One of my few “guilty pleasures” in my convalescence and time out from full time ministry is to watch episodes of meaningful food documentaries that take me to another land and another culture. Not being able to travel in my condition to these exotic locations, I ‘visit’ them via the cable television programmes and some of them end up teaching me more than mere culinary secrets and skills. Some of them impart a hidden doorway that also reveals similar truths to the spiritual life.
In one of the episodes of the series “Destination Flavours”, the host of the programme takes us to Osaka and a segment features a simple and unassuming soba noodle maker who has dedicated his life to his craft. For the uninitiated, soba is a noodle made of buckwheat flour, cooked in boiling water, chilled in an ice bath, and eaten with a dipping sauce that comprises flavour-imparting ingredients like kombu (a dried seaweed), dried sardines, dried bonito, soya sauce and honey. Though this humble chef had been doing this everyday for years, and is noted for his attention to detail to the extent of grinding his own buckwheat to ensure that he gets the exact type of flour that he is contented to work with, and aging his own sauces, he said in the interview that he has not reached perfection. When asked if he was trying to make the perfect soba, he humbly responded that yes, he was trying, but till the end of his life, he will not be able to reach perfection. Just as long as he keeps trying, continuing to work toward it, he will get closer. There was a palpable contentment in his response, and yet, something that was also very enduring in his humility. One doesn’t feel any tension or frustration in his admission of his inability to reach perfection. I couldn’t help but see in this quest something that we all can adapt and adopt in our own quest for spiritual perfection, which is sainthood.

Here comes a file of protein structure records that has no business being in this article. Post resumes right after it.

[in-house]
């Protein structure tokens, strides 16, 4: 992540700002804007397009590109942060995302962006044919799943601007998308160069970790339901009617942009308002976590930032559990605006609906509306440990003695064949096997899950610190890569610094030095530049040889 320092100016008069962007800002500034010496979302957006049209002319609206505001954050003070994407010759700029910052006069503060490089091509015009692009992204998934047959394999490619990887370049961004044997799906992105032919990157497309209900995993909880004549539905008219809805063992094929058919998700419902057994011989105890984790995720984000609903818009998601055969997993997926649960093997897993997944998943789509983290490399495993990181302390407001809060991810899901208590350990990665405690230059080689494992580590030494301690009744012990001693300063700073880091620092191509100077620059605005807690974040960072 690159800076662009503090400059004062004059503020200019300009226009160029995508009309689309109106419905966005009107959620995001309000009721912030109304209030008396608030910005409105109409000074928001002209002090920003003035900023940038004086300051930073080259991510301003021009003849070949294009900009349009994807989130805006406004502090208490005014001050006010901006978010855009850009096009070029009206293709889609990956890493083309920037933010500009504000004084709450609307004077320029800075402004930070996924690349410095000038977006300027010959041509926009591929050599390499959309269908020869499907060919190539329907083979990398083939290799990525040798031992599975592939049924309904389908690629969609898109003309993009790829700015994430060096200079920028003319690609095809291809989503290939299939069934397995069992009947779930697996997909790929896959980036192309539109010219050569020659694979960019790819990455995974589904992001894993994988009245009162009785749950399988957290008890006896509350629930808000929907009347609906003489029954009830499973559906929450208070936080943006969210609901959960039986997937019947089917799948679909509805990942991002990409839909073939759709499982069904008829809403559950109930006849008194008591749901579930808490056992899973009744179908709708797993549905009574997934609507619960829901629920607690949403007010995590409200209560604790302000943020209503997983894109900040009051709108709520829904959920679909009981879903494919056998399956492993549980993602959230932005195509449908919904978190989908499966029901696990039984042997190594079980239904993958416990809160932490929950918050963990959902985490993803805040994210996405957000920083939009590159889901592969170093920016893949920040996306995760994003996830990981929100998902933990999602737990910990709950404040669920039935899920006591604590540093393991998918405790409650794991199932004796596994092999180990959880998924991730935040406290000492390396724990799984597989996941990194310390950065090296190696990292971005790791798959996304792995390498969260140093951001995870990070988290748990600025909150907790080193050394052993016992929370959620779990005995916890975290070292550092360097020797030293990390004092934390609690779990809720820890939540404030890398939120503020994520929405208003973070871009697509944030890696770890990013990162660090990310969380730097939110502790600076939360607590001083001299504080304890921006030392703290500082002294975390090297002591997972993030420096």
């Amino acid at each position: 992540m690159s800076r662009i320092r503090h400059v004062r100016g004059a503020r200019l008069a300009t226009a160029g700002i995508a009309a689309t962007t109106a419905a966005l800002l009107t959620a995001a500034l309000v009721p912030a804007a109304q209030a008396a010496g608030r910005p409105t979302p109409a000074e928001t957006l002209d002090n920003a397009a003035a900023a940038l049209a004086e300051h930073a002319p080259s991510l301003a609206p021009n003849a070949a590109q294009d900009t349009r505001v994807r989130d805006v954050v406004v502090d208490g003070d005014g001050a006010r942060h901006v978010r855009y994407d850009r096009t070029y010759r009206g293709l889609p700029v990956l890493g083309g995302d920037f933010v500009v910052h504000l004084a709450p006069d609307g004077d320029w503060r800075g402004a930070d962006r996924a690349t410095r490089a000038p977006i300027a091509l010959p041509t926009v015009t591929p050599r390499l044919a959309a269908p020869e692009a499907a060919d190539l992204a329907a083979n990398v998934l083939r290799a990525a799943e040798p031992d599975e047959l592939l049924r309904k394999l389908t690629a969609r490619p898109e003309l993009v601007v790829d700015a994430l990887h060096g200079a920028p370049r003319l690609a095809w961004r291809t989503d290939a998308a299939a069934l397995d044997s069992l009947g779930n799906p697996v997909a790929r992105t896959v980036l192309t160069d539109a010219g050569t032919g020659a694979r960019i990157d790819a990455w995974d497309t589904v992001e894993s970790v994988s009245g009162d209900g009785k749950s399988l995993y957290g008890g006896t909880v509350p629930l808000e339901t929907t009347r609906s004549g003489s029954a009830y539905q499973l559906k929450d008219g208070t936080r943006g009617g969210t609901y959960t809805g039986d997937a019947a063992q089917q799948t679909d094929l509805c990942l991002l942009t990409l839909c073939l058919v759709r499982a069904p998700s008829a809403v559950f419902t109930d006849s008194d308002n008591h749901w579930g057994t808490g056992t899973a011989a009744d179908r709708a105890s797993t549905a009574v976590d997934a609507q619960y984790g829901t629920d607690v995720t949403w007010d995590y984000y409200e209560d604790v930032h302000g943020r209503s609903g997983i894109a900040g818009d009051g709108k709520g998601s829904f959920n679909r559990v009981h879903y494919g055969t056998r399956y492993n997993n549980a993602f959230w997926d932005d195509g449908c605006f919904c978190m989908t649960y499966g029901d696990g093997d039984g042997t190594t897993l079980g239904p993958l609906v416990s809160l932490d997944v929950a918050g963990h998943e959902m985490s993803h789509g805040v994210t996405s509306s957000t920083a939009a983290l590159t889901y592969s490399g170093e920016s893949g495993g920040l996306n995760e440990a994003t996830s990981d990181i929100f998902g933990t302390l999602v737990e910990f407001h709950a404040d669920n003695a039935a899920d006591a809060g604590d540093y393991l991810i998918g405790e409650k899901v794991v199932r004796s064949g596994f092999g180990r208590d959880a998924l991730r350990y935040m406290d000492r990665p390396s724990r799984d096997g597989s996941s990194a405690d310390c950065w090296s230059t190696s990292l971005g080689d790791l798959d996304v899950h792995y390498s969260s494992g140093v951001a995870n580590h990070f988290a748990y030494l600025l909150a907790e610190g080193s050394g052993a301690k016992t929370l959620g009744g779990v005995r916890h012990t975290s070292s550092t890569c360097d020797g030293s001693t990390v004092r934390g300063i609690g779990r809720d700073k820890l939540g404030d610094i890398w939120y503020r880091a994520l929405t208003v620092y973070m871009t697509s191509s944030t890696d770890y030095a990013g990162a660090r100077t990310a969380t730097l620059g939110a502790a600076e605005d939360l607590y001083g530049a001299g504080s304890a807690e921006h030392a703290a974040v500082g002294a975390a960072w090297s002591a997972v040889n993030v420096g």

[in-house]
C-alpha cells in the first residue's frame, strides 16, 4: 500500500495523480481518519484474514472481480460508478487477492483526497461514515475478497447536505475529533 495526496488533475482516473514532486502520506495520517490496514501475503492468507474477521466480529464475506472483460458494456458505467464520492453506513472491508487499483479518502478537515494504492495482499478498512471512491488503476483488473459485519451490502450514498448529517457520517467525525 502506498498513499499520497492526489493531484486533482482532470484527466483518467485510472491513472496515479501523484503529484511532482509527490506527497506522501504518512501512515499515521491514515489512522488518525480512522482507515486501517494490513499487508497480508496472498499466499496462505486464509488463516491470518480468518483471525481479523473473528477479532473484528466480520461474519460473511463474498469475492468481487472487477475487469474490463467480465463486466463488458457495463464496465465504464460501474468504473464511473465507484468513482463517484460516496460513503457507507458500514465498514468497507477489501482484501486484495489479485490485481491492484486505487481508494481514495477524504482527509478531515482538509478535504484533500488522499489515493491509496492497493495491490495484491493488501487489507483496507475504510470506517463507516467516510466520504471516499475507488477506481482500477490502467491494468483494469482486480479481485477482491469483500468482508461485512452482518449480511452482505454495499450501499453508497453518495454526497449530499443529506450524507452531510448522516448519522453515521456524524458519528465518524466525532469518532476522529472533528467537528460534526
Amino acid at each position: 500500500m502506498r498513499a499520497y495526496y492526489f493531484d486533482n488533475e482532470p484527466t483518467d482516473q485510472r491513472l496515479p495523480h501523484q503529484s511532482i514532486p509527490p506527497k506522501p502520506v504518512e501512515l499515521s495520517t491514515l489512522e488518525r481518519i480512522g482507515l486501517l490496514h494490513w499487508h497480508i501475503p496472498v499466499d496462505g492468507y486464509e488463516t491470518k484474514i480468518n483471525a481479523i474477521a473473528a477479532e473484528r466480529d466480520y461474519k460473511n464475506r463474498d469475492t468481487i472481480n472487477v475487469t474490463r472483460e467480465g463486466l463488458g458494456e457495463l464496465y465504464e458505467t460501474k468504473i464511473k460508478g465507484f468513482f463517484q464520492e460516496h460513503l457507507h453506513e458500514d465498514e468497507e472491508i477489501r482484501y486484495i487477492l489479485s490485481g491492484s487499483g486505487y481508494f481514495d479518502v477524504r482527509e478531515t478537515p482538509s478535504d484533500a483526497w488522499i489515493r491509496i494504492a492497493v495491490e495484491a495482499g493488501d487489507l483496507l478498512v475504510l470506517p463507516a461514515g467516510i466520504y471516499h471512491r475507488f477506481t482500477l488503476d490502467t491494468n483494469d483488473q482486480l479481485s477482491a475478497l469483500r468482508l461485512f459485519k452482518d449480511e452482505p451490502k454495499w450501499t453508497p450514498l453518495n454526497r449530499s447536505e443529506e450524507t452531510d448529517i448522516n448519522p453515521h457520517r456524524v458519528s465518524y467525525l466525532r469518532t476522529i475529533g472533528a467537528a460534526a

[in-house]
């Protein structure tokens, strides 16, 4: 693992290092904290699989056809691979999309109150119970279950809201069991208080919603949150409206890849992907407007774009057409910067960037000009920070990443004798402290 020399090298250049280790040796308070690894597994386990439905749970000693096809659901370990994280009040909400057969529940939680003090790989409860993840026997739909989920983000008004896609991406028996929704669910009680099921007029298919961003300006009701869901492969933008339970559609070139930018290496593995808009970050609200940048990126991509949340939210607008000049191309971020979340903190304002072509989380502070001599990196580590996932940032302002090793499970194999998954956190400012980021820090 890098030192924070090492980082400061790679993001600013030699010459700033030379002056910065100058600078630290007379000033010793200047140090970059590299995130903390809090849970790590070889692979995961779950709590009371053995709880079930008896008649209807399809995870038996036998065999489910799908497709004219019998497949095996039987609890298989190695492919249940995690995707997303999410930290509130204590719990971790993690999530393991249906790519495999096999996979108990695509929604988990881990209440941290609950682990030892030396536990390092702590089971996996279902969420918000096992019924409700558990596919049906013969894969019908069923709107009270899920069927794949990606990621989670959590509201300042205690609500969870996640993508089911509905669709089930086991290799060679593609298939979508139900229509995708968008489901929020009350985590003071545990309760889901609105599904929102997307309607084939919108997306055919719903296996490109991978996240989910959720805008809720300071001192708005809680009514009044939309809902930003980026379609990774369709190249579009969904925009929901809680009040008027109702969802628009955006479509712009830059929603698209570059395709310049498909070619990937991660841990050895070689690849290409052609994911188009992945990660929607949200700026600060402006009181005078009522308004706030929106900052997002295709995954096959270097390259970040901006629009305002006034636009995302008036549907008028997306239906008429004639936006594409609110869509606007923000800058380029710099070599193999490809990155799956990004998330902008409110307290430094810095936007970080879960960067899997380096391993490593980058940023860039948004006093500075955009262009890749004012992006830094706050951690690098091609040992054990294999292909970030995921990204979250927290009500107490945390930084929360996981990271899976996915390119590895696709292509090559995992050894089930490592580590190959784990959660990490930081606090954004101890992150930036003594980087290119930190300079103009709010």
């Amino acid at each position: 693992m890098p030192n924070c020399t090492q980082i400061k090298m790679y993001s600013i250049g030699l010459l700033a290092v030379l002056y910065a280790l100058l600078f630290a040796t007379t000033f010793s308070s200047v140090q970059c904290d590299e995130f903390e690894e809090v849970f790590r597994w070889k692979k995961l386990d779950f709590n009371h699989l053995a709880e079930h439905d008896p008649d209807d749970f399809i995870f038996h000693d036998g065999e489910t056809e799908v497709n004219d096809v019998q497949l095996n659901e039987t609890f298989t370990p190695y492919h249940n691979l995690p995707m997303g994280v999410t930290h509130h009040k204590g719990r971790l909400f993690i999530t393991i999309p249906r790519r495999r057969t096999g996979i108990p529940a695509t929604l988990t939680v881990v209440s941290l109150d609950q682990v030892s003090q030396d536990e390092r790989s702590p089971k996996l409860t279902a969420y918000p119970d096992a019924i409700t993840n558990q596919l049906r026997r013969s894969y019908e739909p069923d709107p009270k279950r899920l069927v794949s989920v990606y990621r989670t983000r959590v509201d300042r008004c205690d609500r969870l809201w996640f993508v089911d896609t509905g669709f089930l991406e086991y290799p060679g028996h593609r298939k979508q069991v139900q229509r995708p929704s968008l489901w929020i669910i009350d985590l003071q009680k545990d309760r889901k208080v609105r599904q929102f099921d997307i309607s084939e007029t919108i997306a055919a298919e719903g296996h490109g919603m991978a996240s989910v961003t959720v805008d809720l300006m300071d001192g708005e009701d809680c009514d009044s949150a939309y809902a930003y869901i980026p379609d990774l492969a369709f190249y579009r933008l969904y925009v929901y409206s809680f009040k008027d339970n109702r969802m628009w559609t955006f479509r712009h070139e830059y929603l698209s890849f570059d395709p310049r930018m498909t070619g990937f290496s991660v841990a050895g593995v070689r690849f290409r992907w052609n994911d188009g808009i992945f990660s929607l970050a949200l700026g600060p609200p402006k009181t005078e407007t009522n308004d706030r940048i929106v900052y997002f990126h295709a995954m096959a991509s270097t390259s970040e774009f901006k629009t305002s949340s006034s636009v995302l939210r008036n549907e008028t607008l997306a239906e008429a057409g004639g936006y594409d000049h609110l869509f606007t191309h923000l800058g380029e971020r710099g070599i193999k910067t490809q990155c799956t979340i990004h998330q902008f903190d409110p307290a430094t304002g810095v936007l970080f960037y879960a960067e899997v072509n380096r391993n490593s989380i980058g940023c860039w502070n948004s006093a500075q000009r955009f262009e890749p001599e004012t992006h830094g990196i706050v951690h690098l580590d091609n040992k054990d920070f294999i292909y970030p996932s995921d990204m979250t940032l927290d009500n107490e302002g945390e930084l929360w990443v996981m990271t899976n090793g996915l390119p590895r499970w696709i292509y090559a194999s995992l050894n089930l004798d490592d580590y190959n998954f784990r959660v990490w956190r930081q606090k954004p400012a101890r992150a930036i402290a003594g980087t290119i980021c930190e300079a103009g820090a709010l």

The fact that the church never declares anyone a true living saint is testimony that our lives here on earth are always short of the perfection that we inwardly seek. Our weakened state of beings as humans who are prone to falling into sin and giving in to temptation means that there is no one time that we can ever be contented with ourselves. Even immediately after stepping out of the confessional, we will be facing seemingly facile temptations that makes us ‘miss the mark’ of perfection. Those of us who are more prone to habitual sin and are humble enough to constantly seek God’s forgiveness and mercy will readily see the truth in this “two steps forward and one step back” movement that marks the life of any serious saint ‘wannabe’.